However, animated characters can also detract from the instructional value of the programs in which they are used. The characters may draw our attention in the wrong directions, convey irrelevant information, or target no learning objectives at all. The guidelines we have evolved for making optimal use of virtual characters (virtual characters) in educational, rich-media presentations are designed to help courseware designers avoid these pitfalls.

We’re Presenting Design Guidelines, Not Rules

We refer to our prescriptions only as ‘guidelines’ for two reasons: 1) research into the optimal use of these characters is still immature, and 2) we understand that developers of these characters are pursuing a sophisticated craft. For the foreseeable future, their work will be as much intuition-based as it may be theory-based.

Our guidelines draw upon learning theory, cognitive psychology, and studies in human-computer interaction to create a framework for designing effective characters and placing them into the most suitable story structures. Our focus is on the instructional role of these characters and their optimal placement in the narratives they frequently inhabit. The most opportune intersections of learning objectives, virtual character types, and narrative elements we will refer to as ‘teachable moments,’ the moments that are most likely those of maximum pedagogical opportunity.

Fig 1: Teachable Moments

Fig 1: Teachable Moments

Let’s Begin With An Interactive Exhibit About An Historic Decision Maker

Our recent project with the National Constitution Center (NCC), Abraham Lincoln’s Crossroads, serves as the primary case study for this discussion (http://www.constitutioncenter.org/lincoln). The on-line interactive exhibit was created to complement the NCC’s first travelling exhibition, Lincoln: The Constitution & the Civil War, which debuted at the NCC in June 2005. Within our framework the Lincoln story is treated as an historic epic – the epic’s many episodes serving as opportunities to dramatize decision points in Lincoln’s political career.

Fig 2: Abraham Lincoln’s Crossroads introduction.  Abraham Lincoln’s Crossroads http://www.constitutioncenter.org/lincoln

Fig 2: Abraham Lincoln’s Crossroads introduction. Abraham Lincoln’s Crossroads http://www.constitutioncenter.org/lincoln

This epic tale is presented in thirteen ‘chapters’, within which decision points are dramatized in the interaction of an animated Lincoln with representations of historic counsellors. These counsellors include well-known advisors such as William Seward and lesser known but influential figures such as Joshua Speed.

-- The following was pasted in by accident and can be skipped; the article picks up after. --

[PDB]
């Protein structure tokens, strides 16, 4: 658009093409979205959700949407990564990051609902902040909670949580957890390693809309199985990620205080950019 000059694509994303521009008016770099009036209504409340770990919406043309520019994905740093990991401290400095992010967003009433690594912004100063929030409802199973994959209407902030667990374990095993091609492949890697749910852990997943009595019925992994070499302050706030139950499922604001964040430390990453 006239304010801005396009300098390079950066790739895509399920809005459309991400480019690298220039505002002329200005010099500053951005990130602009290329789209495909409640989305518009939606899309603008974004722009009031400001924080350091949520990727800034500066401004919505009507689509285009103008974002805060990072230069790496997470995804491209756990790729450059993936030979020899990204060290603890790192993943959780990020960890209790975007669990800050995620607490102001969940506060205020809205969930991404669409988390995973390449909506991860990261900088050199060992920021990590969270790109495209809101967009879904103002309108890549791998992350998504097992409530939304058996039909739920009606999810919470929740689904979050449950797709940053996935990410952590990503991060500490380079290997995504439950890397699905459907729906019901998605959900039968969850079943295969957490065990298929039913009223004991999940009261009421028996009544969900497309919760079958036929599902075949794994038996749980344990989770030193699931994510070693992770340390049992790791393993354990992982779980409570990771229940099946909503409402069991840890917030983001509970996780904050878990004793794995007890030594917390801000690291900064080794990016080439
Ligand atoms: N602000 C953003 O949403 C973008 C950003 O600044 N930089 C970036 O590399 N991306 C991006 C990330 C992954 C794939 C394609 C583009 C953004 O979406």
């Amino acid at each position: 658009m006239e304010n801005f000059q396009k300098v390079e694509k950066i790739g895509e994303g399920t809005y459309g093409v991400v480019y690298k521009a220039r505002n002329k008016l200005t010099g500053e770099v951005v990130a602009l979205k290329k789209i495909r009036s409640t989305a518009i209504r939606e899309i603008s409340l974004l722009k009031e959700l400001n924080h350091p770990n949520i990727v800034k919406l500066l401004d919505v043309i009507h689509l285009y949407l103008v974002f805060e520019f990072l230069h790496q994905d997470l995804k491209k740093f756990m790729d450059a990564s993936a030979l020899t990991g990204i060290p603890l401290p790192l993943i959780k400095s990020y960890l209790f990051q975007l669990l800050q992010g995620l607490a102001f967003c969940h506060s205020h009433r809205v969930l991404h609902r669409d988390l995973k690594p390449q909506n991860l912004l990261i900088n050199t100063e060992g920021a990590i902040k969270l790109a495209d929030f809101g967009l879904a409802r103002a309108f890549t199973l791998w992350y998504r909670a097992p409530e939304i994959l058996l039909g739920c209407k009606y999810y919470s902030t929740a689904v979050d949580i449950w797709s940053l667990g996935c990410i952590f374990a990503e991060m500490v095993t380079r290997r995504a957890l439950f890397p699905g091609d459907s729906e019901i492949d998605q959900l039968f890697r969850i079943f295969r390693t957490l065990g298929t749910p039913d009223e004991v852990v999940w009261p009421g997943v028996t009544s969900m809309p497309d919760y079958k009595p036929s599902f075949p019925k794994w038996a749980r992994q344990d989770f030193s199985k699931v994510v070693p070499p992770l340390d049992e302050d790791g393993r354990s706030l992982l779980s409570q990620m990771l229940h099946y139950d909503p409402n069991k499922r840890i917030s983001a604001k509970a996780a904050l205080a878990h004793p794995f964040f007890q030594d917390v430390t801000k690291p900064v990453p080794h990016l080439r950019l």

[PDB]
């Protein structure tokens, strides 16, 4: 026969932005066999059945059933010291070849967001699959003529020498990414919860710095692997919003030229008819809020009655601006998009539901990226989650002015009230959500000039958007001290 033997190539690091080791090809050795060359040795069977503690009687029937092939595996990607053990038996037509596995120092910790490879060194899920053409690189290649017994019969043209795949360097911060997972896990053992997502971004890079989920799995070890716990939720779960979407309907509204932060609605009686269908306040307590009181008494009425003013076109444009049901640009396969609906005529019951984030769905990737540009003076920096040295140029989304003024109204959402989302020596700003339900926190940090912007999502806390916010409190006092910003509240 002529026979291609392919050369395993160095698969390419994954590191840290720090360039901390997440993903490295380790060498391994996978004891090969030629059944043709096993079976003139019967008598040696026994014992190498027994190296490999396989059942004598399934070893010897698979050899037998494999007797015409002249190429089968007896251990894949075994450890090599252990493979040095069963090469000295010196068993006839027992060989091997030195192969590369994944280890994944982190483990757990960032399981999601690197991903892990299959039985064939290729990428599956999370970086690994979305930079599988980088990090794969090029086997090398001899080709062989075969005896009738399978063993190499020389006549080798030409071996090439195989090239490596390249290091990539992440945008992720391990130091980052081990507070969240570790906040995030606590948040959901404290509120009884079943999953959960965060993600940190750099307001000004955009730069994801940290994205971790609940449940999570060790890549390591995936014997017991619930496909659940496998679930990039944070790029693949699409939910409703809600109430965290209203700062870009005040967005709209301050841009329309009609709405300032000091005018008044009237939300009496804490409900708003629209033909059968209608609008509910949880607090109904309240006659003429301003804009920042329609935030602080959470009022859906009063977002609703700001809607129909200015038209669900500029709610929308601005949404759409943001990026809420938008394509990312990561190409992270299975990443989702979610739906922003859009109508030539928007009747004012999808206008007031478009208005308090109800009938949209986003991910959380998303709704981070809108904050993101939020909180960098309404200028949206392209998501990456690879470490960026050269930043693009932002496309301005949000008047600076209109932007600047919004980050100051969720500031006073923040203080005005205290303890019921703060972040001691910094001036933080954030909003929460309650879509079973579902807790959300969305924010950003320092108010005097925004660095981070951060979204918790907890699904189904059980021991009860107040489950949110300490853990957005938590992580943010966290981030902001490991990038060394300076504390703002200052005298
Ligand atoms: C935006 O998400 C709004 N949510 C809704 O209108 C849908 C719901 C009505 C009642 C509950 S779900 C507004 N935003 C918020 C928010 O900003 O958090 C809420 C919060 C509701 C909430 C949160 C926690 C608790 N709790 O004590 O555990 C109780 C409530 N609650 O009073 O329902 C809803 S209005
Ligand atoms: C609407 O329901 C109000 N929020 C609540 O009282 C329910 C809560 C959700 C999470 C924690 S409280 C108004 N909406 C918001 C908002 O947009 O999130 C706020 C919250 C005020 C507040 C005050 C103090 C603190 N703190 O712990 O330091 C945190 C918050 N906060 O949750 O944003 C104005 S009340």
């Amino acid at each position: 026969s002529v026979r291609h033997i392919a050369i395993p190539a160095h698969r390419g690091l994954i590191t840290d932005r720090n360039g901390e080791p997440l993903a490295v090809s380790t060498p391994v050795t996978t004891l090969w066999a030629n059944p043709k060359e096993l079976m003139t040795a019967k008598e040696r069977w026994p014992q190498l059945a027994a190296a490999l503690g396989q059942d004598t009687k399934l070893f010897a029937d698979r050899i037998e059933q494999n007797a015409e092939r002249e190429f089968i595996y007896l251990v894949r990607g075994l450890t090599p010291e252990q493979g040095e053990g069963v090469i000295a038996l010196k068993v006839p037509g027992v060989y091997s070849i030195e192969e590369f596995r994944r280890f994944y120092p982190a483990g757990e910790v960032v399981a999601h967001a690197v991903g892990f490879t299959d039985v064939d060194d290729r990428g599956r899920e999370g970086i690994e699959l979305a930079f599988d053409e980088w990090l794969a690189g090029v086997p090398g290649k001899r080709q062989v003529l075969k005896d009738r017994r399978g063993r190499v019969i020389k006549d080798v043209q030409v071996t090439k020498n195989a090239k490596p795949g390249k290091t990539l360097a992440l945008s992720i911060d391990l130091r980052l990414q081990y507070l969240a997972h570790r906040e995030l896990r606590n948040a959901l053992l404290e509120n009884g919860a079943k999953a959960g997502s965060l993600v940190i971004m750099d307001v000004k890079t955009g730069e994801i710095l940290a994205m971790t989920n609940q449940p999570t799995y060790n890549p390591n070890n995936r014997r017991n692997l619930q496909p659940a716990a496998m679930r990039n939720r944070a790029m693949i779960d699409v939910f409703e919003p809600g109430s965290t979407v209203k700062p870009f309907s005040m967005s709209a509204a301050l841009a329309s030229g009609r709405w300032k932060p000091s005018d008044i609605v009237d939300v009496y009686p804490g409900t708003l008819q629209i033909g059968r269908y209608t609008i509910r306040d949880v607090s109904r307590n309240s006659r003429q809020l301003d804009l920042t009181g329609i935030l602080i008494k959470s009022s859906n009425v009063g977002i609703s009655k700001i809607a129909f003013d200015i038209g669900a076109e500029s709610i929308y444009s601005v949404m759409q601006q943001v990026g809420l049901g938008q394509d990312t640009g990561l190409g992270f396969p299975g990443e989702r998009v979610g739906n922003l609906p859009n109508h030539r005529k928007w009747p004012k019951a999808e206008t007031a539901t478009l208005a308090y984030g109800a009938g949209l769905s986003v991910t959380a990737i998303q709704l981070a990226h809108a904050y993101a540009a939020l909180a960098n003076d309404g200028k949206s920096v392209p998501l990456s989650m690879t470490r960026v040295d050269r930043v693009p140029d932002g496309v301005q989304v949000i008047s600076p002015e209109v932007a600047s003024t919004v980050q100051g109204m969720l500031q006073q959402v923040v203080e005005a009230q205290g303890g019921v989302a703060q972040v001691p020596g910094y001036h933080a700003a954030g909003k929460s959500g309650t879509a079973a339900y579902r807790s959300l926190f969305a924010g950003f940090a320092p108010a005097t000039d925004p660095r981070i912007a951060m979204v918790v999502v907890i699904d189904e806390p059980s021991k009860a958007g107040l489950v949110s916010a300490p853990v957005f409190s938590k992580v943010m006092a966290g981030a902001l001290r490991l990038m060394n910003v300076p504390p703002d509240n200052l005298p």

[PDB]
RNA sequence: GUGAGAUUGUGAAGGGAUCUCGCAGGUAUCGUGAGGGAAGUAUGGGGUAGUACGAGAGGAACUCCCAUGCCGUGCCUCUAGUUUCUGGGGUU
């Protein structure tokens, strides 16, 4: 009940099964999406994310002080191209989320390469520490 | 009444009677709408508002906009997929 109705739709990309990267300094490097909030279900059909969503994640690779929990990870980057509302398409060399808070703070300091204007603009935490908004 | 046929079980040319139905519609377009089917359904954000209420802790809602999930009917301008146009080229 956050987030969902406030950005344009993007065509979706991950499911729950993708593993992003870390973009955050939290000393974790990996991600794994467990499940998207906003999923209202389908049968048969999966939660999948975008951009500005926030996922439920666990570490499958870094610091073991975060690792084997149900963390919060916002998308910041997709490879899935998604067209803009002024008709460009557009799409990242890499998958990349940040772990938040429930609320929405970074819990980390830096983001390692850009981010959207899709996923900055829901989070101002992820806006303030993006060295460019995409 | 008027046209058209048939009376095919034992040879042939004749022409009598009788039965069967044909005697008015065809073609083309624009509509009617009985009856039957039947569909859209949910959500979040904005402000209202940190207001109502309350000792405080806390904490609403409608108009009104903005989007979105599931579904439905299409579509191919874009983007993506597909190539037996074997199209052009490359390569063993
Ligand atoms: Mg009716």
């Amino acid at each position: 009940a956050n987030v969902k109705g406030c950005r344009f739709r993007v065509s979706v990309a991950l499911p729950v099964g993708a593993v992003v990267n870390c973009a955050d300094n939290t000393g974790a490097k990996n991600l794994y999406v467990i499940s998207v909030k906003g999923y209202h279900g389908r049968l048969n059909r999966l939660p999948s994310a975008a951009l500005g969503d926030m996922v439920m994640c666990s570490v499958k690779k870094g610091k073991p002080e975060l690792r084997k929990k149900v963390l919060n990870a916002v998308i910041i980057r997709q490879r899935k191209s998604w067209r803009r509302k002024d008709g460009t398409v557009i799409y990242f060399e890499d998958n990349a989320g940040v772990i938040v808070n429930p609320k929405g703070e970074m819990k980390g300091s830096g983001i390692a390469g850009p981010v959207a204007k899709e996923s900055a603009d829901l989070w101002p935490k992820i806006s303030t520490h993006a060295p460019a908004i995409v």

The exhibit’s instructional aims were four-fold:

  • to convey new facts about Lincoln’s times and the conditions under which he made decisions
  • to improve the audience’s understanding of decision-making processes
  • to dramatize the significance of human choice in shaping the course of the future
  • to nurture a greater personal identification between students and the mythic President.

The on-line story format, with its animated Lincoln, was designed to achieve these aims by improving retention of facts and concepts, authentically engaging learners in a decision-making process, simulating participation in deliberations that influenced the course of history, and encouraging a personal, subjective understanding of an historical icon.

Lincoln The Mentor: Providing For A Virtual ‘Cognitive Apprenticeship’

To achieve these educational objectives, we partnered with Steve Frank and others at the National Constitution Center to create a virtual Lincoln that could provide learners with a ‘cognitive apprenticeship.’ Cognitive apprenticeships resemble traditional apprenticeships. Rather than focus on trade skills and bodily-kinesthetic training, however, these apprenticeships use mentors to model cognitive processes such as problem solving. Much like traditional apprenticeships, cognitive apprenticeships allow learners to develop their skills through authentic domain activities. Medical students can better learn the reasoning strategies employed by practising clinicians, for example, when challenged to design a new instrument for a testing laboratory under the guidance of experts (Newstetter 2005). Instructional designers can learn performance systems analysis by working with mentors on corporate consulting projects (Darabi 2005).

The first step in designing such an apprenticeship is to identify specific mental processes and find ways to externalize them – make them tangible to students. With our focus in Abraham Lincoln’s Crossroads on major decision points in the President’s political career, we externalized Lincoln’s decision-making processes by having him both voice his thoughts and interact with counsellors who voice differing opinions. As our learners explore the exhibit, they are exposed to all the four types of content that have come to be characteristic of cognitive apprenticeships (Kovalchick and Dawson 2004):